Impact of plastic surgery medical training on medical students’ knowledge, attitudes, preferences, and perceived benefits: Comparative study

  • Samir Jabaiti
    Department of Plastic and Reconstructive Surgery, School of Medicine, The University of Jordan, Amman, Jordan.
  • Ayman M. Hamdan-Mansour
    School of Nursing, The University of Jordan, Amman, Jordan.
  • Ula N. Isleem
    School of Medicine, The University of Jordan, Amman, Jordan.
  • Saba' Altarawneh
    King Hussein Cancer Center and School of Medicine, The University of Jordan, Amman, Jordan.
  • Lamees Araggad
    School of Medicine, The University of Jordan, Amman, Jordan.
  • Ghaida'a Al Ibraheem
    School of Medicine, The University of Jordan, Amman, Jordan.
  • Saif Aldeen Alryalat
    Department of Ophthalmology, School of Medicine, The University of Jordan, Amman, Jordan.
  • Shatha Thiabatbtoush
    School of Medicine, The University of Jordan, Amman, Jordan.


Introduction: Misconceptions surrounding the discipline of plastic surgery are widespread among not only the public, but medical students and professionals, as well. The purpose of this study was to explore how the inclusion of plastic surgery rotation into the medical curriculum affects medical students’ knowledge, attitudes and preferences regarding plastic surgery specialization and referral.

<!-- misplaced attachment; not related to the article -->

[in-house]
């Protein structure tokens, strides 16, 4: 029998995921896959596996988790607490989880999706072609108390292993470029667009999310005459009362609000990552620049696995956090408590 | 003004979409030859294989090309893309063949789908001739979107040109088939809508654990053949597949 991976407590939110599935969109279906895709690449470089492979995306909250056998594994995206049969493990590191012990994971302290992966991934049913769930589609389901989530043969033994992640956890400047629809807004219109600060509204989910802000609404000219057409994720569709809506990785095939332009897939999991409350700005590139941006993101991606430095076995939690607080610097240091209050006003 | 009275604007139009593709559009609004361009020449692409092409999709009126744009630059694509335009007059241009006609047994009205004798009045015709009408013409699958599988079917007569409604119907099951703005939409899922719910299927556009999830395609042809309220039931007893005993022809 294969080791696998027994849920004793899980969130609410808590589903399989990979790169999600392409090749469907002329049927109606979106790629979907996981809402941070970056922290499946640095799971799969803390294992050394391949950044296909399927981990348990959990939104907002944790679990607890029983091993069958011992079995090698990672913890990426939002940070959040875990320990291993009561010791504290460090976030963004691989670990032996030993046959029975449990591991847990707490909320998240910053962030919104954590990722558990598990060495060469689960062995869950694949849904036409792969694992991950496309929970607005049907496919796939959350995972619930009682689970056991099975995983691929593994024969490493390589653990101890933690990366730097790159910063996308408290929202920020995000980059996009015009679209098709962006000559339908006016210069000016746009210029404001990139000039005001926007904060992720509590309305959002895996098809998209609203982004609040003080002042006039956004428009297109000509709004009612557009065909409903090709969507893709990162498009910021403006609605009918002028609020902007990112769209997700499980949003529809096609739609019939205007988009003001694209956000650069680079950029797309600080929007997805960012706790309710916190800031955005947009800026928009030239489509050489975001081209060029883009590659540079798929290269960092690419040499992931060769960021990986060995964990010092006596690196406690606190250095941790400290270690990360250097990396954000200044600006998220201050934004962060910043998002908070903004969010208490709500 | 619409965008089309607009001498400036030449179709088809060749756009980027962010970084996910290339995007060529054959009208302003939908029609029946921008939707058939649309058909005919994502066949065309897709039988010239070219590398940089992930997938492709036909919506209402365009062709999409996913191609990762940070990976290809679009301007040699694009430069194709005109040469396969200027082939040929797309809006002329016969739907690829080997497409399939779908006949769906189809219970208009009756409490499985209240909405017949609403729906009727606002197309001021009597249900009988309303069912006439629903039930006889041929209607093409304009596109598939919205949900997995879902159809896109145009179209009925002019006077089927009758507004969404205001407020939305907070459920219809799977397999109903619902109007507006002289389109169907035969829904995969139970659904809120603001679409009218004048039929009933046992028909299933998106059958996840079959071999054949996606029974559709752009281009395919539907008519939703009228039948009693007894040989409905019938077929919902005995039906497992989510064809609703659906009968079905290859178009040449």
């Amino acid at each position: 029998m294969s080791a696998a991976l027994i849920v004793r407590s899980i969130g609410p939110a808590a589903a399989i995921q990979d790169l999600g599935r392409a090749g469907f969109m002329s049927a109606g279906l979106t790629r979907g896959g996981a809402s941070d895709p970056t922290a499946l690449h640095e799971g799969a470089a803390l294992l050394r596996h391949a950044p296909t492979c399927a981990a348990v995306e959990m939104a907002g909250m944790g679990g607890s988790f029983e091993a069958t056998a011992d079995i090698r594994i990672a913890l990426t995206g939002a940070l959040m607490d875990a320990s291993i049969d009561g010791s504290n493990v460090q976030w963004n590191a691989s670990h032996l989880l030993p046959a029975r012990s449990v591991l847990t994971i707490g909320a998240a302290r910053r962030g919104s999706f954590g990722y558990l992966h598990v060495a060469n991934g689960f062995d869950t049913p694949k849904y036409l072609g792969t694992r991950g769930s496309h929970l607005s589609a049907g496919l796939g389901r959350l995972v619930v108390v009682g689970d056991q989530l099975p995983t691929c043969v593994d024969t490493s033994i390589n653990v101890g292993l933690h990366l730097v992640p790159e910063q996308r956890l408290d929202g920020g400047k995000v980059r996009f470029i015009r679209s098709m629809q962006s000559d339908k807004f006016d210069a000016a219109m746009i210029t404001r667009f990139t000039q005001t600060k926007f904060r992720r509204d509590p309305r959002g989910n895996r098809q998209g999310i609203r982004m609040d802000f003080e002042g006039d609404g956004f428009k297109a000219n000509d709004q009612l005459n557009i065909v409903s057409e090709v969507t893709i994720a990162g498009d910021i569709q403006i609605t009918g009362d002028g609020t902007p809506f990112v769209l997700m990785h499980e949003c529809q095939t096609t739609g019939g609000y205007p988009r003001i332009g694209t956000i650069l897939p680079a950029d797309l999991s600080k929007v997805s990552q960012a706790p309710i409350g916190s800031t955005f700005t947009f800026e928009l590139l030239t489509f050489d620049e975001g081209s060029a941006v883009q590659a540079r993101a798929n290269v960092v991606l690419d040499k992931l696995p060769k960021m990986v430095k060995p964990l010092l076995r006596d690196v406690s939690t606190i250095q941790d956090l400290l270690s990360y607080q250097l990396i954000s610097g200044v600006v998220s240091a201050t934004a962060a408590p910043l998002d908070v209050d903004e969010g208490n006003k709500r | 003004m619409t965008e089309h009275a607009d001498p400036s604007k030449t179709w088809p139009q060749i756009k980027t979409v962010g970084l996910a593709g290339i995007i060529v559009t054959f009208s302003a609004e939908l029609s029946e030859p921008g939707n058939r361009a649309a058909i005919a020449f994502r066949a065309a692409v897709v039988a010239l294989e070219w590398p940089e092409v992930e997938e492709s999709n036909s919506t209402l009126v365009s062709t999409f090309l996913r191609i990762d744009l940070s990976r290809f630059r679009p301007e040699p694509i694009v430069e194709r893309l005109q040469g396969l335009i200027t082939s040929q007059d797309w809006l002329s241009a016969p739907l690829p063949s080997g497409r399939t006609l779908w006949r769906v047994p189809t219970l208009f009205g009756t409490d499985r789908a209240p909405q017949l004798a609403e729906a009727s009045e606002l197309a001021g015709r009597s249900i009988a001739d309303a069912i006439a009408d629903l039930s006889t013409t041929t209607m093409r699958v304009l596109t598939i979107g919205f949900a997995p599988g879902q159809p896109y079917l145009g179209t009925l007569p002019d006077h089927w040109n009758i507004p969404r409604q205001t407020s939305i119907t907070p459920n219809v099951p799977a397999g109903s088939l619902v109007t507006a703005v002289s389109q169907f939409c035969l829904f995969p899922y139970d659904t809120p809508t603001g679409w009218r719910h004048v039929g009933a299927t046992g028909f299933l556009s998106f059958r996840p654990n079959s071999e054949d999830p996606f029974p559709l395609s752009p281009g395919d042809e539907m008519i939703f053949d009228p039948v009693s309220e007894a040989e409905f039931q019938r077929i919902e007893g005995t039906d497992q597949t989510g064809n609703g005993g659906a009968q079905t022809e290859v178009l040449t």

Design and Methods:
 A descriptive-correlational design was utilized to collect data from 200 medical students in the final two years of education from two separate six-year medical programs in Jordan. Data was collected using self-reported questionnaires regarding knowledge of surgical procedures allocation, attitude towards plastic surgery, preference of specialization, and benefits of plastic surgery to physicians and patients.

 Analysis showed that medical students of plastic surgery integrate rotation (program A) had a higher average score of correct procedure-allocation (M = 12.57, SD = 3.14), compared to non-integrated plastic survey rotation program (program B) (M = 8.29, SD = 3.05) 8.29. About 83% of students in program A had their knowledge on plastic surgery from direct exposure to a plastic surgeon, compared to 43% of program B, and 24% of students in program A reported that their perception of plastic surgery influenced by media compared to 62% of those in program B.

 medical students who have been exposed to plastic surgery education are more confident about procedures of plastic surgery specialty and had more reliable sources of knowledge about plastic surgery than those who were not exposed to plastic surgery rotation.


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